Here’ lets do the math people…

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Here we go again with the SPSs. September 1, 2009

Posted by Maury Markowitz in solar power satellites.
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The SPS’s just won’t die. In spite of being utterly uneconomical, and doomed to being destroyed in space even if you press ahead anyway, the announcements just keep rolling in. Nothing like a little unobtanium to lighten up the “credit crunch”.

The latest is a Bloomberg story about how Mitsubishi and IHI have joined an effort to build a 2 trillion yen ($21 billion USD) SPS that generates 1 GW of power. At $12,000 a pound those numbers seem a bit fishy to me, so I read on. When noting the high cost of the space launches needed to put this stuff up there, quickly-contacted talking head Hiroshi Yoshida said “These expenses need to be lowered to a hundredth of current estimates”. A hundredth eh? And how are they going to do that? “Humankind will some day need this technology, but it will take a long time before we use it”.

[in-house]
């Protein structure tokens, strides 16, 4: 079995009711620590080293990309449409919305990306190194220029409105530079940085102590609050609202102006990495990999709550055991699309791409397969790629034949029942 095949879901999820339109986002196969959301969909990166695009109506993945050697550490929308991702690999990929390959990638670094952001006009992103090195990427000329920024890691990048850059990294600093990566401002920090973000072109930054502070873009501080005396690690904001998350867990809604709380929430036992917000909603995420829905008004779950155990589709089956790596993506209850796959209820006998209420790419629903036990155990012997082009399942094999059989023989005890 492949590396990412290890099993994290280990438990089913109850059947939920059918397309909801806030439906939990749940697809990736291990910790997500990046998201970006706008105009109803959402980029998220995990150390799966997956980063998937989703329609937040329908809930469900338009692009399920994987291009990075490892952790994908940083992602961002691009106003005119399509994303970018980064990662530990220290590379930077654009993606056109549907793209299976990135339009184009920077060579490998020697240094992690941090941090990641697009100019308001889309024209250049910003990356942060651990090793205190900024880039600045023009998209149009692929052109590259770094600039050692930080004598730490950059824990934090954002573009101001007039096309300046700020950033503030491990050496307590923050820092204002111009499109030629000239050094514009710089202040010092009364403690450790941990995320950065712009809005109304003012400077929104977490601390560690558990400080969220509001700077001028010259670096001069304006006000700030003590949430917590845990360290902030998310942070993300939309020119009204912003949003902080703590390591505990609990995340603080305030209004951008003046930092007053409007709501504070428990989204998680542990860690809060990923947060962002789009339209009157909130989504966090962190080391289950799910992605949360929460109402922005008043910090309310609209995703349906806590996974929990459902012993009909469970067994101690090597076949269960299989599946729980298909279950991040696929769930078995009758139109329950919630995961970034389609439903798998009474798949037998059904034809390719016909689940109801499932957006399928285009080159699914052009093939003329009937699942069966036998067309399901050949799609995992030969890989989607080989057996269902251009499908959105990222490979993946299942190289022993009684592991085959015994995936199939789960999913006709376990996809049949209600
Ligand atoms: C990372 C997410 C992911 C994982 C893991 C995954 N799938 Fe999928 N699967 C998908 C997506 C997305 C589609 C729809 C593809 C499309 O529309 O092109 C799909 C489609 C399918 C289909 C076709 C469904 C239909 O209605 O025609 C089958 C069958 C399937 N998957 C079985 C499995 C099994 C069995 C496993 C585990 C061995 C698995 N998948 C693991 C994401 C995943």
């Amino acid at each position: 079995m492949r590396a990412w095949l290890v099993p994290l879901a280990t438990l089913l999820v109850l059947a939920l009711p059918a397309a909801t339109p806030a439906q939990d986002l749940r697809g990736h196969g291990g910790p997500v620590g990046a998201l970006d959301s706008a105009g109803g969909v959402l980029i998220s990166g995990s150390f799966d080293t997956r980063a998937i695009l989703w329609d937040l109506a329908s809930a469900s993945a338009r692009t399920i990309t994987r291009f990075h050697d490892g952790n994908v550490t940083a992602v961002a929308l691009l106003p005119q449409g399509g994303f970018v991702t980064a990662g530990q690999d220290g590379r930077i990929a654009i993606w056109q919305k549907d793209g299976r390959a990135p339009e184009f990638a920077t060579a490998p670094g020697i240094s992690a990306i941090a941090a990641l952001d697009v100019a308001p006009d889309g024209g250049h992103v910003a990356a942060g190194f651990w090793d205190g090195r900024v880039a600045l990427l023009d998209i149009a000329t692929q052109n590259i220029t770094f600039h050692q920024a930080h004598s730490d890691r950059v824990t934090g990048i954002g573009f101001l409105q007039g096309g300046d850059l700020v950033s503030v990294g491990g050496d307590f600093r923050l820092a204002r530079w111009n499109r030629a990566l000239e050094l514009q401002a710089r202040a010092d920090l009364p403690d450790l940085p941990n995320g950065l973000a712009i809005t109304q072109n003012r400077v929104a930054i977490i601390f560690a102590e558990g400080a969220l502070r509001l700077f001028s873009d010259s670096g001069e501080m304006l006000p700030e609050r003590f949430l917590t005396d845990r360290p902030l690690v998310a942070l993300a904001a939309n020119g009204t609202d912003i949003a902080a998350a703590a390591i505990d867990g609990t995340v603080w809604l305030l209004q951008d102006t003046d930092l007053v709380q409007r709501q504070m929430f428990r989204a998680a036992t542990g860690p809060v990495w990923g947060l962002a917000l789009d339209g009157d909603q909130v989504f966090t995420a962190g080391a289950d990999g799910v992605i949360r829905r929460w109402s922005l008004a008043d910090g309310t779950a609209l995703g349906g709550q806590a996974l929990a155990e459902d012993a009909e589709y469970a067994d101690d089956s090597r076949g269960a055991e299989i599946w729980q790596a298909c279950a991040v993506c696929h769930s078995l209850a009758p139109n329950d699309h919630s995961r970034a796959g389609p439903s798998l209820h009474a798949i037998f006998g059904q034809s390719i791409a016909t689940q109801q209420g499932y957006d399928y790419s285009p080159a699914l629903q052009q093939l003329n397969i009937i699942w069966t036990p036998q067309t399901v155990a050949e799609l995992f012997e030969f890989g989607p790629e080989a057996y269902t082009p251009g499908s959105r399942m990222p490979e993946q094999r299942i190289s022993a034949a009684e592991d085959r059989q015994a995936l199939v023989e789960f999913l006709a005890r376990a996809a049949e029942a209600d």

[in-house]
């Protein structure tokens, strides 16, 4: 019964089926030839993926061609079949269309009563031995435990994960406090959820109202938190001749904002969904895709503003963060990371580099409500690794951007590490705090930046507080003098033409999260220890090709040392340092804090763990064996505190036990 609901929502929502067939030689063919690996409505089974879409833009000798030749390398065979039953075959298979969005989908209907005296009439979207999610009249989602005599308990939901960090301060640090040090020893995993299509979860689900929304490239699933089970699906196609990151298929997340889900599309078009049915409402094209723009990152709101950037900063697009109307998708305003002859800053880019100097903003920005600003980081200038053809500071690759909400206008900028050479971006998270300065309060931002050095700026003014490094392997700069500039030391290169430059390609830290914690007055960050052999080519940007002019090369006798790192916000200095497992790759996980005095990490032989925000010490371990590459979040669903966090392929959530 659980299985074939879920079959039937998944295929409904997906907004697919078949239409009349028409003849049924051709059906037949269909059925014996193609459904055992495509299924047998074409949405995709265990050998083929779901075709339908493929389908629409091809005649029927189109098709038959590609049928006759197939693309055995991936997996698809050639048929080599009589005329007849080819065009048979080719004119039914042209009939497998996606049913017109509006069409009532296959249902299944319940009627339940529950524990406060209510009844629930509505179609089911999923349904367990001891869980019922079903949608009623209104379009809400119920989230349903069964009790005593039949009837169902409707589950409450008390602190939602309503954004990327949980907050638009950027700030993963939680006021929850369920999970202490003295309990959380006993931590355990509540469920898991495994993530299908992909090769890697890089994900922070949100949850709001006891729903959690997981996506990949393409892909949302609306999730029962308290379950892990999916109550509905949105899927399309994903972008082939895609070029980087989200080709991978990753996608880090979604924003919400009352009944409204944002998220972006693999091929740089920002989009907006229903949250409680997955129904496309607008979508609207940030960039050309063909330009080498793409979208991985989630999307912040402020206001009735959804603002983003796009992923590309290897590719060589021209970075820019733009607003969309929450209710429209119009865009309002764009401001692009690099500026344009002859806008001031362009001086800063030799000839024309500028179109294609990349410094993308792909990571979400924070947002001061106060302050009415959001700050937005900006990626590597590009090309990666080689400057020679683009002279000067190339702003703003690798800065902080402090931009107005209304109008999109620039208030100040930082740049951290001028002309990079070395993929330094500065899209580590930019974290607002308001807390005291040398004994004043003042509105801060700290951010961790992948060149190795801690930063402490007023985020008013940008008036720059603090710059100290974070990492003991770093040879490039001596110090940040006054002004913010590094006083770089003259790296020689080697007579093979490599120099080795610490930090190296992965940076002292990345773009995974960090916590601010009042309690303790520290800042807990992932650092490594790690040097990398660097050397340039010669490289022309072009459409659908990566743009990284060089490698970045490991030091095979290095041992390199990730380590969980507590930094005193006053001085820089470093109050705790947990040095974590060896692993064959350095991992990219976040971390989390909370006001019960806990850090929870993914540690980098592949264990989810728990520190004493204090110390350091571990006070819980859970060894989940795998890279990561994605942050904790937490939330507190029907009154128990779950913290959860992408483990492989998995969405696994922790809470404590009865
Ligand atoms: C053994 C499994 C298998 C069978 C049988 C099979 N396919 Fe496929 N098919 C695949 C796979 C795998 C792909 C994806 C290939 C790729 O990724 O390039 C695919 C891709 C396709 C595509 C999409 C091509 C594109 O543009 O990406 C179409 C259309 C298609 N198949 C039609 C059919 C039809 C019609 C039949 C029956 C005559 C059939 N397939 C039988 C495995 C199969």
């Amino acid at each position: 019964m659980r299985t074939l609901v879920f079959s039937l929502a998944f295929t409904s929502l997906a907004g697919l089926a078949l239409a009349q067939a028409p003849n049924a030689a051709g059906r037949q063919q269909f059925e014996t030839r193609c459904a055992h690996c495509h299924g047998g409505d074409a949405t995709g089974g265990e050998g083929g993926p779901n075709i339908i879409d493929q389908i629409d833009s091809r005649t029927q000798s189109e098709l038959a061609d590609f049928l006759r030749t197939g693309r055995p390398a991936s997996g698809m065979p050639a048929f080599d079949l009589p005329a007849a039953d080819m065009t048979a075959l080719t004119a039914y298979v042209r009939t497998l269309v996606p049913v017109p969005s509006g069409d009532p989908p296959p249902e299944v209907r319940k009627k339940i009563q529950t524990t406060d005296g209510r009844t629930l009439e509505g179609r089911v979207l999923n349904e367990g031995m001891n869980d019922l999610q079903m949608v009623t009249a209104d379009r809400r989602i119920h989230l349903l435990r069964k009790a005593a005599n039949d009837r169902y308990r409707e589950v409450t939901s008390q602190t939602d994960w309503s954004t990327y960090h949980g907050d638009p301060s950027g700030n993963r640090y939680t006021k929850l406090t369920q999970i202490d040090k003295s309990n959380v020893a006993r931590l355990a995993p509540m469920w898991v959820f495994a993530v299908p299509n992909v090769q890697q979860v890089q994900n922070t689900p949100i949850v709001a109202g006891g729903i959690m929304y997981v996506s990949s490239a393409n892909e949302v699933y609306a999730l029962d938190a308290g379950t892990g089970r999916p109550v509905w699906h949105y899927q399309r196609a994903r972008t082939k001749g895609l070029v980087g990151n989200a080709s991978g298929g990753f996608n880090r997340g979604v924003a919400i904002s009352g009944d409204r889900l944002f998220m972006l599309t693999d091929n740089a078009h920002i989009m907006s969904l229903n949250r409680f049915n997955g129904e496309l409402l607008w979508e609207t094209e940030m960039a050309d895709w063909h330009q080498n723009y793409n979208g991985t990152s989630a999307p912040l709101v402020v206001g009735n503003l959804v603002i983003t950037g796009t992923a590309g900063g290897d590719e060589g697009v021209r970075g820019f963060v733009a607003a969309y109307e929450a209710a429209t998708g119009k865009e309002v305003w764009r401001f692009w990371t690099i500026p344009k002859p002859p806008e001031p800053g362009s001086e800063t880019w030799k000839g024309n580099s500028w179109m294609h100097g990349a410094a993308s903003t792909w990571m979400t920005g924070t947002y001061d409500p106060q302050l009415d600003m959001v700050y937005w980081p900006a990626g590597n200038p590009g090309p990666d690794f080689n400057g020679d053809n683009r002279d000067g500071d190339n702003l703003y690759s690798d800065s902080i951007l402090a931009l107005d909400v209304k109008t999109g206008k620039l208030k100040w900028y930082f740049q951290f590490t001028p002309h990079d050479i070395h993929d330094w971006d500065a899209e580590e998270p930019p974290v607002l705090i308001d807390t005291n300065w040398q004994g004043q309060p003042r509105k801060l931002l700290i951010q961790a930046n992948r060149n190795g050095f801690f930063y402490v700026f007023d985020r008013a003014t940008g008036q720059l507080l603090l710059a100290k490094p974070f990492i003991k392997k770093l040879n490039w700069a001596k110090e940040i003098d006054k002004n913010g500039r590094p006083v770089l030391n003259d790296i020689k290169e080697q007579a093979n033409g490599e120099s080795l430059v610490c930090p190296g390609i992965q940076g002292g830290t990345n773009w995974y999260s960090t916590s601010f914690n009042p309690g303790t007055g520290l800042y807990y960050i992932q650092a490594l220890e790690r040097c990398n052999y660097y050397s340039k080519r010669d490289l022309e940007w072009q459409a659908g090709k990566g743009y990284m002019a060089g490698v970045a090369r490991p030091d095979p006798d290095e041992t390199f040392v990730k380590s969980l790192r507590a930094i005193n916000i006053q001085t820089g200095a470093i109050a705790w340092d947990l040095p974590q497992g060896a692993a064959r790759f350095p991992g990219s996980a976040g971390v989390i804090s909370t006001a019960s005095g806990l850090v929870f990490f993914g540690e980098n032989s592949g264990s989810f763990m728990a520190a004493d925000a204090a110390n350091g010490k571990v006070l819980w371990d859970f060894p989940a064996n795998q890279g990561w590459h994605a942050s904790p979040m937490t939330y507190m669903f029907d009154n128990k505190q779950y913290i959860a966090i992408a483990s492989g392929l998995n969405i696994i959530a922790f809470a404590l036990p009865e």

Ahhh, they’re going to wish it into existence! Excellent. And when they do, it will consist of a cardboard box full of monkeys that says “Peekaboo Perfect Space Explore!” on the side (sorry, can’t resist, NSFW page if you want a laugh).

Once again I’m left scratching my head: if you’re going to wish for some super-tech to save your SPS, why is that tech always a better rocket? Why not just hope for a better solar cell? After all, that seems much more likely than a better rocket, given the Japanese track record in that department. But I know why; if you make a better solar cell, you’re still better off leaving it here on planet Earth. And this isn’t really about SPS’s, it’s about excuses to build cool rockets. Funny that Mitsubishi makes JAXA’s  H-2 rocket… but that’s just a coincidence, I’m sure.

Since my last diatribe, a reader pointed me in the direction of this excellent report. So don’t take my word for it, read it and weep.